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How Texting Changes the Way Kids Communicate

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There is one dark cloud in all this techie-togetherness. While the Pew parents were happy to be able to reach each other and their kids while apart, they were less likely to eat dinner as a family than were other households, and tended to report feeling dissatisfied with family and leisure time. A study by computer software maker Norton made a similar finding: When total time spent online increased beyond a certain point, both kids and parents reported feeling less connected.

"There was a real hunger on both sides -- kids and parents -- to have more face-to-face time," says Marian Merritt, an Internet-safety advocate for Symantec, maker of Norton computer-security products.

But it's instructive to see where the Pew parents placed the blame for the disconnect. Mostly white-collar and middle-class, they said technology had eaten into their family time by blurring the line between work and home. They were the ones glued to the computer, churning out that last report. (And probably sneaking in a little surfing after: Norton found that 47 percent of parents spend time on social networking sites, as opposed to 46 percent of their kids.)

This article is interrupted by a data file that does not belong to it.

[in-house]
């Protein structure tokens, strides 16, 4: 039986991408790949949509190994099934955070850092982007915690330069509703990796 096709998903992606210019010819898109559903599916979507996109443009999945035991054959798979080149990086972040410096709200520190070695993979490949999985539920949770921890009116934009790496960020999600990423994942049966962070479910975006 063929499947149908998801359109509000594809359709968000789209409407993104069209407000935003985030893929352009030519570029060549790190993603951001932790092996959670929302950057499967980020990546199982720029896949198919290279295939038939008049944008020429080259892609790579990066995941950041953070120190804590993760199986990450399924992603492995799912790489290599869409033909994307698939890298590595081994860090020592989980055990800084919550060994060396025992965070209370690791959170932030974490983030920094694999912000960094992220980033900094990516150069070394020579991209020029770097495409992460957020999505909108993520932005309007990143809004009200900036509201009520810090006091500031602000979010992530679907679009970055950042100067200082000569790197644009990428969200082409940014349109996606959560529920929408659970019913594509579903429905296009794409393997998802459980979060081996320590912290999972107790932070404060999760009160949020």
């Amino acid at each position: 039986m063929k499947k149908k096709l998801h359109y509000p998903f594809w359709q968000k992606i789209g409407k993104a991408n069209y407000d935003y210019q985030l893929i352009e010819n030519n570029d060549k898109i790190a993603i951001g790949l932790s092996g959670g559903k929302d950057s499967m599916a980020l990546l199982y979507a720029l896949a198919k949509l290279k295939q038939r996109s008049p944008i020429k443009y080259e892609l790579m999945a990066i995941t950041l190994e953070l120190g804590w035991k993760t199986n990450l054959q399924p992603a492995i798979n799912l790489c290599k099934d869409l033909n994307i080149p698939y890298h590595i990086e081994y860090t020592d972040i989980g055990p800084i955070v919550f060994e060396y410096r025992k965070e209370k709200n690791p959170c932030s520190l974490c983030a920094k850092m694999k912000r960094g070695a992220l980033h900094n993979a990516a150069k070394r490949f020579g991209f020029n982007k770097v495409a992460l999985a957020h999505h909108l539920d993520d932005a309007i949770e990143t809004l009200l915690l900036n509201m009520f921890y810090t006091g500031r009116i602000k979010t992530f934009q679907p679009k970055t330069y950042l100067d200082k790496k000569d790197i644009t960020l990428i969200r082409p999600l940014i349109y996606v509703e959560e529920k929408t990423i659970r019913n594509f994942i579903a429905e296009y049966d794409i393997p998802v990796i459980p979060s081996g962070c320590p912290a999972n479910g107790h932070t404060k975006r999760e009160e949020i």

"Kids are watching what their parents are doing and modeling that behavior," says Megan Moreno, M.D., a physician and assistant professor of pediatrics at the University of Wisconsin, who sees adolescents as patients and has also studied their online habits. "The kids whose parents are texting and taking calls while their kids are talking? Those are the same kids who take phone calls during our office visits."

Of course, some parents aren't in any position to let a cell phone interrupt one-on-one time with their kids. These are the ones who are already separated from their children by distance, whether because of deployment or some other reason. For them, "ambient intimacy" -- the sense of someone's life you get from a steady drip of mundane Twitter tweets, camera-phone pictures, Facebook updates, or other short electronic messages -- becomes a replacement for living out those moments together.

Christine Zeindler's ex-husband moved to Italy, for example, when their daughters were 5 and 7. The Quebec mother and her ex always coordinated to ensure that he and the girls maintained a relationship. Then Zeindler got her daughters cell phones with data plans.

"He has a BlackBerry, and they communicate with him constantly. That relationship doesn't require me anymore," she says. "It lets them develop their own direct relationships with their dad, and that has to be good."

Robin Mejia is a freelancer who writes about science and technology.

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